Finally, I want to be clear about one thing: the Asness model is wildly optimistic (as he himself admits). The real world decay of the most glamorous companies' earnings growth is breathtaking. In their landmark study of earnings growth persistence, Fuller, Huberts, and Levinson (Journal of Portfolio Management, Winter 1993) looked at stocks sorted by PE. They found that the top quintile the most popular growth stocks increased their earnings about 10% faster than the market in year one, 3% faster in year two, 2% faster in years three and four, and about 1% faster in years five and six. After that, their growth was the same as the market's. In other words, you can count on a growth stock increasing its earnings, on average, about 20% cumulatively more than the market over six years. After that, nothing.

Perhaps times have changed since the 1973-1990 period analyzed in the above-cited study. Let's be generous and assume that in the New Era the top quintile can manage a 50% cumulative growth advantage over the market. As I'm writing this, the top quintile of the 1,000 largest stocks with positive earnings sells at an average multiple of 78. A one-time 50% earnings growth advantage does not do much to justify such a valuation relative to the rest of the market (which sells at a PE of about 20).

It would seem, then, that a prerequisite for investing in the New Era is an inability or unwillingness to run the numbers. At some point in the not too distant future, we shall shake our heads and wonder how so many folks confused the forest with a gold mine."

The not-to-distant future turned out to be almost immediately after he wrote this article and published it.
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Old 05-25-2007, 11:14 AM   #68
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I don't think the US markets are valued to silly excess like 1999. As CFB indicates, most things appear to be pretty fairly valued. I know I have to dig harder and longer for good deals and sometimes hold my nose over some pretty scary litigation/business issues/etc. to make money.
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Old 05-25-2007, 02:21 PM   #69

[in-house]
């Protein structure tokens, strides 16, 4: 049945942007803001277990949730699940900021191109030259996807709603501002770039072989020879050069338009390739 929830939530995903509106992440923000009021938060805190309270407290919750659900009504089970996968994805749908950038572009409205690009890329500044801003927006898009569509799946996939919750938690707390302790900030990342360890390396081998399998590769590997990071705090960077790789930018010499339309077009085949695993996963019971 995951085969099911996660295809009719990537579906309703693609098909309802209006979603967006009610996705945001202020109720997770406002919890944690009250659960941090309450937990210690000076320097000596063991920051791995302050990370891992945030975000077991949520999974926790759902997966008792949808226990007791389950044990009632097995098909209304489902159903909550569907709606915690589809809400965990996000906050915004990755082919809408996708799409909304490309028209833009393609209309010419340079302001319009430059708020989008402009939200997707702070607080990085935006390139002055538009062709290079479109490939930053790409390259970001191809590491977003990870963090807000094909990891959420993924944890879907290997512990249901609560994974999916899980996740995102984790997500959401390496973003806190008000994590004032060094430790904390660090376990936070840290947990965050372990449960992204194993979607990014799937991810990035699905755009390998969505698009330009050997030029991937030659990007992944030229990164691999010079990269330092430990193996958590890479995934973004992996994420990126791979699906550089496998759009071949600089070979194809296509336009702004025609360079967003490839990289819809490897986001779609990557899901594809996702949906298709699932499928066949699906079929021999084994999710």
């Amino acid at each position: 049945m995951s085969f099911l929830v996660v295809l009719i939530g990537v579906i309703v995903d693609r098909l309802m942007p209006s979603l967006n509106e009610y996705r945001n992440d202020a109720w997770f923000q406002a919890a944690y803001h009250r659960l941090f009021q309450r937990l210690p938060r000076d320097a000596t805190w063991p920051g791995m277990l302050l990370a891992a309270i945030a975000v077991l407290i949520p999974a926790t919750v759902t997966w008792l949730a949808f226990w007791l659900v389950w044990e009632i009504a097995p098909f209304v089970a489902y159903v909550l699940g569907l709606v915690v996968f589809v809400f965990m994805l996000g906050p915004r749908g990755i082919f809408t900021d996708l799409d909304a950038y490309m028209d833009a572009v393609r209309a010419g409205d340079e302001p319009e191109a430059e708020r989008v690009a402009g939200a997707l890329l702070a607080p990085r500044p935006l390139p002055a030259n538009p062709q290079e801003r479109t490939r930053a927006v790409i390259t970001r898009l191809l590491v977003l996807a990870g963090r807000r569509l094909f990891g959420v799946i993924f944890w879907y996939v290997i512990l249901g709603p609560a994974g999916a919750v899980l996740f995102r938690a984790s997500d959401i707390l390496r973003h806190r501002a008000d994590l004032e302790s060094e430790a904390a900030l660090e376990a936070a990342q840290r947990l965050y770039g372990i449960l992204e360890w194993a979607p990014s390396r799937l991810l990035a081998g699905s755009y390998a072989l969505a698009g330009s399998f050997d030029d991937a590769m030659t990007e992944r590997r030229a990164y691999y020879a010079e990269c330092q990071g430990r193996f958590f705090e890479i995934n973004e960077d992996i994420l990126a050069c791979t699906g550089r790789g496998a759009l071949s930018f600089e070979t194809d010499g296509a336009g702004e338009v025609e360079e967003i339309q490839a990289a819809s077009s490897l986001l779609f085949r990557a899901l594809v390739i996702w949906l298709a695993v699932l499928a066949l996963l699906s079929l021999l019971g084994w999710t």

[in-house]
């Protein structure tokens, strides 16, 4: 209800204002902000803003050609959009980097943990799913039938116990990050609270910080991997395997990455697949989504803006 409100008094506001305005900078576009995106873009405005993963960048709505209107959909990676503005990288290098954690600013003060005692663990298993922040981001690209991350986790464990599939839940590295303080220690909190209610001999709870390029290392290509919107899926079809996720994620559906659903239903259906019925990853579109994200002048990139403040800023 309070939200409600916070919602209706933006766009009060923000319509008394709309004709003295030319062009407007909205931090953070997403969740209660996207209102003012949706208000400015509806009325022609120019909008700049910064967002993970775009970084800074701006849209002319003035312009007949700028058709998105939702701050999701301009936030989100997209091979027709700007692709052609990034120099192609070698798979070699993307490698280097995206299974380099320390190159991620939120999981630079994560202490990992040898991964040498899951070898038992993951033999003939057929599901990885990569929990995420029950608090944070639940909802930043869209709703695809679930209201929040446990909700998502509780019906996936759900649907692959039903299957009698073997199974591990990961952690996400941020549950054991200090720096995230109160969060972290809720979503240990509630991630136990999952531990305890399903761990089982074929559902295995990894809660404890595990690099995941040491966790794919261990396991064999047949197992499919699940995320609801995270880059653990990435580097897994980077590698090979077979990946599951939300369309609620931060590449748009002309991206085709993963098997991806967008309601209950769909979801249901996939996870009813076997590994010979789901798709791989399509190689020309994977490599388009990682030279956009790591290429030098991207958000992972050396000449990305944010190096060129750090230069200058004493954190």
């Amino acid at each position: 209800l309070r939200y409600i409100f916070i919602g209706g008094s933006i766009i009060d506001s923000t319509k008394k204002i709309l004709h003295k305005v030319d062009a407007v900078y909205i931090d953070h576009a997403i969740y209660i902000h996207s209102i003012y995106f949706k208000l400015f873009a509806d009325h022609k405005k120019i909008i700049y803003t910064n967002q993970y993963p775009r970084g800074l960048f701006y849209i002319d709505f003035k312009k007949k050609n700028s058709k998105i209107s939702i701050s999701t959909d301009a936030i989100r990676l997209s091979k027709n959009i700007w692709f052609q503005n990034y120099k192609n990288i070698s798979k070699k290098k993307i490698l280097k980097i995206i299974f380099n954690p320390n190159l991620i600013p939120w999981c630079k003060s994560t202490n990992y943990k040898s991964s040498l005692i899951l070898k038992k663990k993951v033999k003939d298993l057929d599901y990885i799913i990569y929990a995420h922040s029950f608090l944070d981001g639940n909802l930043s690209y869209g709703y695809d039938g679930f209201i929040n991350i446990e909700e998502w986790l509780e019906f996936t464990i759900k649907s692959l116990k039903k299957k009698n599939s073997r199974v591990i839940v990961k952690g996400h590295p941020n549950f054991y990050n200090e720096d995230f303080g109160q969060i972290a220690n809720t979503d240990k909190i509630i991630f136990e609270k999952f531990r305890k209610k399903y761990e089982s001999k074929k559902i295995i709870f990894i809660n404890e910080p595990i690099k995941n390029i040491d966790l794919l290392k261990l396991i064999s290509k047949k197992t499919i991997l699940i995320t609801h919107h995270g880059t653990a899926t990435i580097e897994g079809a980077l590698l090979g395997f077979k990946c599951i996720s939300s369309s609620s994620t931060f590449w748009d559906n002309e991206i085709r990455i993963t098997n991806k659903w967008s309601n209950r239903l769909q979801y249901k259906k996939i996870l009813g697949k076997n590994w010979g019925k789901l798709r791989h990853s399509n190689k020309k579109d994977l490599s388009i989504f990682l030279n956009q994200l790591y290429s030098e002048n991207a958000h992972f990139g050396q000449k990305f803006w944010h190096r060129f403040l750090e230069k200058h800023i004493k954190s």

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Actually, I was thinking of 1989 or a little later. Think about it: economic competition from a hotshot Asian country, a real estate market that has gone to pot, a junk bond market that can only be described as frothy.
As long as we can stay away from another 1994..........I'm ok with the way things are going........however,a nice 8-10% pullback would be nice to find some opportunities.........
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Old 05-25-2007, 02:25 PM   #70
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Hey, not being critical, just observing.

If I wanted to be critical, I'd be bringing up the handful of real losers people have recommended in the last year or so, none of which have made it into the tracking database...

Really interesting watching how this curves to darn near track the s&p 500, more or less.
Probably AOD will LOOK like a dud, but it's distributing at better than 10%, with no internal option strategies, so it's still worth a look.........
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Old 05-25-2007, 03:18 PM   #71
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Heh, well, you don't get my best ideas, so it is what it is. I do have some duty to my employer...
You can tell me good buddy. I won't tell anyone.
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John Hancock Closed End funds
Old 05-29-2007, 08:02 PM   #72
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John Hancock Closed End funds

Not a recommendation but wondered if anyone is invested in any of these funds? Some are selling at a discount with respectable yields.

John Hancock Funds - Closed-End Funds - Daily Prices
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Old 05-29-2007, 08:51 PM   #73
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I have "unstickied" this thread. The new board for stock picking is here: http://www.early-retirement.org/forums/f44/

I moved the ANH-B discussion to the new board.

Brewer is nicely trying to post there but you guys are still stuck on this thread.